Sunday, October 17, 2010

The Significance of Sir Oliver Mar-text in As You Like It by Maureen Duff

Sir Oliver Mar-text1 is a minor character in the play As You Like It. He appears in Act III, sc. iii and is mentioned in Act V, sc. i. He has only three lines of dialogue. As there is already a major character called "Oliver" in the play, it is odd that there is also a minor one with the same first name. 2

In the first of the two scenes Touchstone, the clown, attempts to marry Audrey within the Forest of Arden. Sir Oliver Mar-text, a vicar summoned to marry them, is exposed by a witness, Jaques, as not being up to the task.  As a result, the marriage is halted until a more suitable vicar and place are found. In the second scene, Touchstone refers to Sir Oliver as "a most wicked Sir Oliver" and "a most vile Mar-text" before he turns his attention to seeing off a romantic rival, William, a "countryman," who lives in the Forest.

Some of those interested in the Shakespeare authorship question have wondered if Sir Oliver Mar-textʼs highly unusual name has a special significance. For example, Daryl Pinksen and Sam Blumenfeld both point out that "Marlo" can be read within the name. Blumenfeld goes further and wonders if "Mar-text" is a shortened form of "Marlowe's text," as does Calvin Hoffman and A.D. Wraight.3 "Marlo" is a known variant of the name "Marlowe."4

In the second of the two scenes, Touchstone and William compete for Audreyʼs hand. It has been suggested that a dim-witted character such as Audrey is an allegorical figure standing for the "auditors" or audience.5 Itʼs easy to guess who William might be. Touchstone dismisses William as vulgar and unlearned, and therefore unfit to marry Audrey. However, Touchstone (a pseudonym for Marlowe?) emphasizes his own fitness for the position of husband in classical form, viz ipse = he himself.6

I was struck by the introduction into the text of the Latin ipse and further by the description of Sir Oliver Mar-text as "wicked" and "vile" and therefore needing to be changed in some way – as an anagram, for example? As the two scenes are connected, this seemed to suggest that the name "Sir Oliver Mar-text" might hold a cryptic message in Latin. My knowledge of Latin is elementary, but I quickly saw that moving one of the two "iʼs" in the name into "text" made "texit" (3rd person, present tense) from texere = to compose.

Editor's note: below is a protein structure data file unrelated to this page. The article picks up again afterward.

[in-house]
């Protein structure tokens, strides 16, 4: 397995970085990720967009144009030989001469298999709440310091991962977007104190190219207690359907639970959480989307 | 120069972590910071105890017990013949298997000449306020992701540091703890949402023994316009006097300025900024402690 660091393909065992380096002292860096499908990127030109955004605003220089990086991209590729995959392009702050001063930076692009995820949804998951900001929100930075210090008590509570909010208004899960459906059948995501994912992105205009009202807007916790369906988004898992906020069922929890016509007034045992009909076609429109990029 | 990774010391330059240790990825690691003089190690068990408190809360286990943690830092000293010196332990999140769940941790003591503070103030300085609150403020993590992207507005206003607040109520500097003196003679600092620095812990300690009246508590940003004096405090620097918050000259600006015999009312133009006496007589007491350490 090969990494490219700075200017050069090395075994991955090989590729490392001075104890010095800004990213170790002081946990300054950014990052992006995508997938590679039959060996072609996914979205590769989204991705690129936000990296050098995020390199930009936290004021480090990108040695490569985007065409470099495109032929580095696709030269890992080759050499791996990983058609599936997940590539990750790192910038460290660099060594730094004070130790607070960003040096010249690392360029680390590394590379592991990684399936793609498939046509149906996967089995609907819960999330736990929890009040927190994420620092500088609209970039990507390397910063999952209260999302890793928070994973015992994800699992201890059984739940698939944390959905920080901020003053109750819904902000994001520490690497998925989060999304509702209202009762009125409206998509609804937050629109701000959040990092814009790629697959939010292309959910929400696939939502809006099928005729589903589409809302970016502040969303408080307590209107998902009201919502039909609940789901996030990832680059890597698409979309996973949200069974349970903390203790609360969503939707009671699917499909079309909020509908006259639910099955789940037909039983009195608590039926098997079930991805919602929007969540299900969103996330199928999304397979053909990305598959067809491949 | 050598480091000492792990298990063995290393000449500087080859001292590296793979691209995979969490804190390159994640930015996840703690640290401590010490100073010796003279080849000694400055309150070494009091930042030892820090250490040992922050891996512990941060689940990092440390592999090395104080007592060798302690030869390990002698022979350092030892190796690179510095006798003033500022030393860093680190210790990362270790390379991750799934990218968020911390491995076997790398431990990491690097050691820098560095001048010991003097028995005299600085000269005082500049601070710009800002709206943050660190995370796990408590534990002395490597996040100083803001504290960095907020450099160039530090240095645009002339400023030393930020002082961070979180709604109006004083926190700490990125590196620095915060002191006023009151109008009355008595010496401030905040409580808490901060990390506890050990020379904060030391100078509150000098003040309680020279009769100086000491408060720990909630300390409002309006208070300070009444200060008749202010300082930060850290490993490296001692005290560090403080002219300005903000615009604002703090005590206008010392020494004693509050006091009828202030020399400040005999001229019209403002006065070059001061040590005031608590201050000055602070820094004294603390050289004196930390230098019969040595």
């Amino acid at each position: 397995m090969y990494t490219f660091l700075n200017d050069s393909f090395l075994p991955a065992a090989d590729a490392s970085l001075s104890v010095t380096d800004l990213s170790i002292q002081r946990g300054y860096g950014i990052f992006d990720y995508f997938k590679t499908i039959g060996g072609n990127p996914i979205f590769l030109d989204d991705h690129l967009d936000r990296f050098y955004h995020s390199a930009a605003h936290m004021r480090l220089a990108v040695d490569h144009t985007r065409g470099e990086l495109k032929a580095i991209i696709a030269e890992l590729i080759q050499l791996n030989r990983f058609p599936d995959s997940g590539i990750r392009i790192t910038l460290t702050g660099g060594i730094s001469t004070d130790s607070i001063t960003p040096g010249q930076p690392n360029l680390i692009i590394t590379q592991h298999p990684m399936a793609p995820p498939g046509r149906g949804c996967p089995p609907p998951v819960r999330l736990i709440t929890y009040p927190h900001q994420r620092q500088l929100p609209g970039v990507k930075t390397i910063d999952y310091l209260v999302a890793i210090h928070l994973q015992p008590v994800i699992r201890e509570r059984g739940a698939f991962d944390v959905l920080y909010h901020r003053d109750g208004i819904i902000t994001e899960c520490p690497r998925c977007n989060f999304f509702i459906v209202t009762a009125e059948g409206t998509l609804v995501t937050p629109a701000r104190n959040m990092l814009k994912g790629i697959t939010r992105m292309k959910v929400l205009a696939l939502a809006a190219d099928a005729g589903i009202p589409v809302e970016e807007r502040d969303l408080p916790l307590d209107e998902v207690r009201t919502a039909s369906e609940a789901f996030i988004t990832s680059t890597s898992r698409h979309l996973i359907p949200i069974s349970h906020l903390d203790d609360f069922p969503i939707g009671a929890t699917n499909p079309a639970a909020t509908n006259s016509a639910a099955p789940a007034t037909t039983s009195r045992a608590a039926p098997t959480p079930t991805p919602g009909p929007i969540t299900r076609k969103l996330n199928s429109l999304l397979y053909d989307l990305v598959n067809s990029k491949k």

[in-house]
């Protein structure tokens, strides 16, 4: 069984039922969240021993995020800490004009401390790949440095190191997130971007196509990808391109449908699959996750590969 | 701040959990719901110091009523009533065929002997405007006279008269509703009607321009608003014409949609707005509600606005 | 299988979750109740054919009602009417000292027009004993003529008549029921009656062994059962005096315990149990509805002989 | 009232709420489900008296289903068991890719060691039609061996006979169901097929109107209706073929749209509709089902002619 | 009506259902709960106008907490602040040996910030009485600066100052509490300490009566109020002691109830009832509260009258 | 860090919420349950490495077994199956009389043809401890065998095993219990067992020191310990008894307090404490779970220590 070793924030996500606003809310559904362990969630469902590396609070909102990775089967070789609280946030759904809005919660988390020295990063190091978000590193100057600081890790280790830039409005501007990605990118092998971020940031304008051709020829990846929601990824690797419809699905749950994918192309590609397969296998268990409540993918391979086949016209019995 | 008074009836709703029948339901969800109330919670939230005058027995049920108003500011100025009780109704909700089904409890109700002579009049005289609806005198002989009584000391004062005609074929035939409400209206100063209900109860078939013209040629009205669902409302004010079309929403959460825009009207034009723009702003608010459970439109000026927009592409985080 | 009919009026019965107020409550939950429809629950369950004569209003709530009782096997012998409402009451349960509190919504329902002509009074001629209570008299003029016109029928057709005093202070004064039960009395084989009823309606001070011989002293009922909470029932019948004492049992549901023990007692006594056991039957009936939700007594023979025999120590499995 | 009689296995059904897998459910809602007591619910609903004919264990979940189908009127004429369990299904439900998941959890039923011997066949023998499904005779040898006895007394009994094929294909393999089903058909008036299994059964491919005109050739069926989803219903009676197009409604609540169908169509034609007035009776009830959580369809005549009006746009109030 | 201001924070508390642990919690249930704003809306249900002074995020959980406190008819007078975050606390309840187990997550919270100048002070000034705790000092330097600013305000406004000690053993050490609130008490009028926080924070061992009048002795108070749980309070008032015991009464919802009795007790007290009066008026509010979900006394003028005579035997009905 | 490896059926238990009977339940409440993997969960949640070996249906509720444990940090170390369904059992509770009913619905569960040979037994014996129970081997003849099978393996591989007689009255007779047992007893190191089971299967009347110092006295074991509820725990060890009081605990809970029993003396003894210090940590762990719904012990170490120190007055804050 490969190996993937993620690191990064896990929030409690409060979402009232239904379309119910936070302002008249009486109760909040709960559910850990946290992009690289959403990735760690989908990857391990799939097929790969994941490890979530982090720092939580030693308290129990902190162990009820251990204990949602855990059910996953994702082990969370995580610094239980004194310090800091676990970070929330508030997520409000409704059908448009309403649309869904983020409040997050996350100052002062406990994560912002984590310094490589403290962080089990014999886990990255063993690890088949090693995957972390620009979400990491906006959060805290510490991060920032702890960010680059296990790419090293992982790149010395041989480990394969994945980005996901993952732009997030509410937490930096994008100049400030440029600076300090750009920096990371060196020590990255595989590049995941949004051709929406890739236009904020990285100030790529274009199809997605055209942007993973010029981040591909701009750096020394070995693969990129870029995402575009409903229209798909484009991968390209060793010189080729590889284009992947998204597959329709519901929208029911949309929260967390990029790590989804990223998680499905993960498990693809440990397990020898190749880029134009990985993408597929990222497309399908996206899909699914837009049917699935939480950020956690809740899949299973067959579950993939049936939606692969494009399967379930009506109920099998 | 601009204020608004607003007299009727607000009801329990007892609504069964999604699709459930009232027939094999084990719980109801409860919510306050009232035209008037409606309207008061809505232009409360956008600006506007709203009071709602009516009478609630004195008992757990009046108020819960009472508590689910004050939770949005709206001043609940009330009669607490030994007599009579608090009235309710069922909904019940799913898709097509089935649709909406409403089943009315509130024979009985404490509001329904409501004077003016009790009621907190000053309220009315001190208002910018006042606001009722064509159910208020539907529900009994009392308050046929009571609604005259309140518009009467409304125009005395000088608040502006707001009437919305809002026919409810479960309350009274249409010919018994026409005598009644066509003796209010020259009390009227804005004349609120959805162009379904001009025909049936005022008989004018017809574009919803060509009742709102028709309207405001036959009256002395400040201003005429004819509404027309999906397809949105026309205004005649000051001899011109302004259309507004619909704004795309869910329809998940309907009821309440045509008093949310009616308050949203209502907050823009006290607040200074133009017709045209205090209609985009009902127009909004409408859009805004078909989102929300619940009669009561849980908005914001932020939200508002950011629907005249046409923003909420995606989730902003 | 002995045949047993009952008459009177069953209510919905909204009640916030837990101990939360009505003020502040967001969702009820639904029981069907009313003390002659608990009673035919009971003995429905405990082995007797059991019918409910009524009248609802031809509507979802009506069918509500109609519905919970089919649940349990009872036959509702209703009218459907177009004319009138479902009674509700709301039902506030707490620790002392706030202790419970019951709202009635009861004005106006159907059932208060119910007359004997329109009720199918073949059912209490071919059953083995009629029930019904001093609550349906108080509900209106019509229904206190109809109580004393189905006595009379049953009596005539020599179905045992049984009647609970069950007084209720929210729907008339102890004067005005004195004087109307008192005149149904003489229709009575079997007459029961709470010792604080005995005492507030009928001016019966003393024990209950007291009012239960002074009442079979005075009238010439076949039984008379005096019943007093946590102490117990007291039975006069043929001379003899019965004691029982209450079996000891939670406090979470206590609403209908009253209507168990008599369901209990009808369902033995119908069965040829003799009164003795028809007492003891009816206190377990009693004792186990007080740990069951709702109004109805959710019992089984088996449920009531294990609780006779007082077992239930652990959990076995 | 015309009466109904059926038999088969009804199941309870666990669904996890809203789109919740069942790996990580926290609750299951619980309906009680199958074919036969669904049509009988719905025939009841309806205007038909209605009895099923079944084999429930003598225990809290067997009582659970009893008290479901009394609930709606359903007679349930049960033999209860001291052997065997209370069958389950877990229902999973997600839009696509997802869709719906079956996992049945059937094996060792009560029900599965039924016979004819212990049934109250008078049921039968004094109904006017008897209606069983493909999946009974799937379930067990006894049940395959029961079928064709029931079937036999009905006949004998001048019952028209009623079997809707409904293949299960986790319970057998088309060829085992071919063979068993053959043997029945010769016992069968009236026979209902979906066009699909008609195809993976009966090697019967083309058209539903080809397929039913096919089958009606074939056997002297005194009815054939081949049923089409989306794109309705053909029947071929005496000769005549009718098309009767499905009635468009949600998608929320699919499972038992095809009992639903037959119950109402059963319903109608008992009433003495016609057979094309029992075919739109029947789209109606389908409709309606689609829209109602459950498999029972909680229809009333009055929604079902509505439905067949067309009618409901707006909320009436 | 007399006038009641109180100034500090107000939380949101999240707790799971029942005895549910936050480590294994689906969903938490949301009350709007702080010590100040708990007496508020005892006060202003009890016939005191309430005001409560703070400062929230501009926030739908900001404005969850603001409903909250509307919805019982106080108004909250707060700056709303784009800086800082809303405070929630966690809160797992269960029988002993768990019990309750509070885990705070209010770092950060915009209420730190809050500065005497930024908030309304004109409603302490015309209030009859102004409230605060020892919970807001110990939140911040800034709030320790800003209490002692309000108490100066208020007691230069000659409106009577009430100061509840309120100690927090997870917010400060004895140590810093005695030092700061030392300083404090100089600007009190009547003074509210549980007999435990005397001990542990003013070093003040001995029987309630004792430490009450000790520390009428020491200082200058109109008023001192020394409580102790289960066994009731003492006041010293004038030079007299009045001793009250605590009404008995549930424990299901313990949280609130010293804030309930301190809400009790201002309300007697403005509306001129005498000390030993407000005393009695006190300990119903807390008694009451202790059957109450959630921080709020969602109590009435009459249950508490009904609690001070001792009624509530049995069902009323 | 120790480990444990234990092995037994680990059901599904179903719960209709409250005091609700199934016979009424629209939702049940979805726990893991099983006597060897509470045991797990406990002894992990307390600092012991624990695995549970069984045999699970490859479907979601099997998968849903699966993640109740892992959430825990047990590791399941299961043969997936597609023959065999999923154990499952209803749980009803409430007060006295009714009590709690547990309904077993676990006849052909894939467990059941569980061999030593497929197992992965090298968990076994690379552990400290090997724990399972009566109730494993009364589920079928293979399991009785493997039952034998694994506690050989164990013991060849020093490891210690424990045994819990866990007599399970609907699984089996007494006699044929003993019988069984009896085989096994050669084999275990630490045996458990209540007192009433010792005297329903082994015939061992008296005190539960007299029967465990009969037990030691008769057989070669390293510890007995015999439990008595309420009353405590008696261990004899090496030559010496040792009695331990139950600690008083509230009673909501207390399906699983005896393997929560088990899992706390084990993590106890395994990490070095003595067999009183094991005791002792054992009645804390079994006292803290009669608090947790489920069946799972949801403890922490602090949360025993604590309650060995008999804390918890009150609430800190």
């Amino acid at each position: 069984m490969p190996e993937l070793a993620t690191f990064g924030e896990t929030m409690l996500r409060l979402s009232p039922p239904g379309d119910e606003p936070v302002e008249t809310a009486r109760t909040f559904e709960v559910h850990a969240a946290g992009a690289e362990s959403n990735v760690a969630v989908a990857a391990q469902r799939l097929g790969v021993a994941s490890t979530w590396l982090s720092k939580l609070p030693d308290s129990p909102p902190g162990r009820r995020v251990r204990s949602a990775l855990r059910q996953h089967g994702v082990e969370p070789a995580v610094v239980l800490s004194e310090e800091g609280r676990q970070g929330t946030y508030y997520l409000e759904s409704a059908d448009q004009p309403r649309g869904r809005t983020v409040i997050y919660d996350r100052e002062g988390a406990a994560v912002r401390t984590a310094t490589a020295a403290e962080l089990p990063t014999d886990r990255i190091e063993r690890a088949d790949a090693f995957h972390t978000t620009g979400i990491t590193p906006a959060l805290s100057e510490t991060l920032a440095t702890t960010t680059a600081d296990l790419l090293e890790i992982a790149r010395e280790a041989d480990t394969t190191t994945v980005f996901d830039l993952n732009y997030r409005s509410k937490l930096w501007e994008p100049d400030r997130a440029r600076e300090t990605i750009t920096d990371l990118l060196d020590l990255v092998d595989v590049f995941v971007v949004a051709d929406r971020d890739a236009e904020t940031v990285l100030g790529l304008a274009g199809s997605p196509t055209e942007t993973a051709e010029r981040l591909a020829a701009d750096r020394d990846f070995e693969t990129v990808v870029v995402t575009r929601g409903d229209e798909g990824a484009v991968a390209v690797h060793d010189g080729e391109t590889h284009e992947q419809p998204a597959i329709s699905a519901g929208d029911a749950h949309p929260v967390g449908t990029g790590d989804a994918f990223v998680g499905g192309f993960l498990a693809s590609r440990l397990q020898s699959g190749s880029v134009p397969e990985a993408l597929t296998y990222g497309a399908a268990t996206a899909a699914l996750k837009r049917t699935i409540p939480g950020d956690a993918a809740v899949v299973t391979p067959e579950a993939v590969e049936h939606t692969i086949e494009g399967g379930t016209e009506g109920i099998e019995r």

I now had "Marlowe composes"; but what about the remaining six letters: s i r and v e r ? If this was a Latin anagram, the phrase must make sense and the grammar must fit exactly. At that point, I had a brief conversation with my uncle, Dr. William Anderson, research chemist and Latin scholar. It shortly became clear to us both that "Sir Oliver Mar-text" resolves into a straightforward Latin sentence with a meaningful English translation:

MARLO VIR RES TEXIT and the basic English translation:

So, why is a Latin anagram here at all? Who was it for? In 1598 William Shakespeare was identified in print for the first time as the author of the plays.8 Marloweʼs own name placed cryptically among the characters of As You Like It would serve as consolation for the real playwright. At least he would know it was there, even if no one else did.

I therefore suggest that the significance of Sir Oliver Mar-text is that it represents Christopher Marloweʼs claim to authorship of As You Like It - and possibly some of the other works attributed to Shakespeare.

© Maureen Duff, October 2010

Post-Script, October 2011

Appendix B of David Mateer's publication, "New Sightings of Christopher Marlowe in London," is a transcript, in the original Latin, of the charges brought against Christopher Marlowe by James Wheatley for the non-return of a horse. In it, "Marlowe" is twice spelled "Marlo." This shows that in 1589, "Marlo" was already a known Latin form of the poet's last name. (David Mateer, New Sightings of Christopher Marlowe in London, Early Theatre 11.2 [2008]: Article 2)

Thanks to Dr. W. Anderson and Peter Farey for their invaluable comments.

Maureen Duff was born in Glasgow, Scotland, and was educated at the University of Glasgow (MA, English Literature and Philosophy). She has worked in the entertainment industry for many years, first as a theatrical agent, then as a casting director in films and television. She worked for Director Richard Attenborough on Closing the Ring and Director Danny Boyle on several films, including The Beach and 28 Days Later. Her filmography can be found on the imdb. She has won or been a finalist in several UK national magazine writing competitions, notably winning a trip for two to Hawaii for a short story entitled "Krakatoa, East of Java." She once cast As You Like It for the Northcott Theatre, Exeter. She lives and works in London.

1 In the First Folio, 1623, Sir Oliver Mar-text was hyphenated and "Oliver" was spelled "Oliuer." At this time, "u" and "v" were the same letter but were sometimes written differently depending on position in a word.